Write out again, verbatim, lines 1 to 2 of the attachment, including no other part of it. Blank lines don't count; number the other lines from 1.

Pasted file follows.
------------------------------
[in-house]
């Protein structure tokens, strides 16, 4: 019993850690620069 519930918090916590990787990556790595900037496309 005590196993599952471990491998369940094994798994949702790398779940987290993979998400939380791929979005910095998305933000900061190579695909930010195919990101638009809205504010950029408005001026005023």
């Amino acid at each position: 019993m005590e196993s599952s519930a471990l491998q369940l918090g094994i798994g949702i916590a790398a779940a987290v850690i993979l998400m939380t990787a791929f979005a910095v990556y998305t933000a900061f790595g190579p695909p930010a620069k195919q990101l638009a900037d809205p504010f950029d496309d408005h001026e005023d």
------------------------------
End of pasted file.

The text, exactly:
[in-house]
């Protein structure tokens, strides 16, 4: 019993850690620069 519930918090916590990787990556790595900037496309 005590196993599952471990491998369940094994798994949702790398779940987290993979998400939380791929979005910095998305933000900061190579695909930010195919990101638009809205504010950029408005001026005023």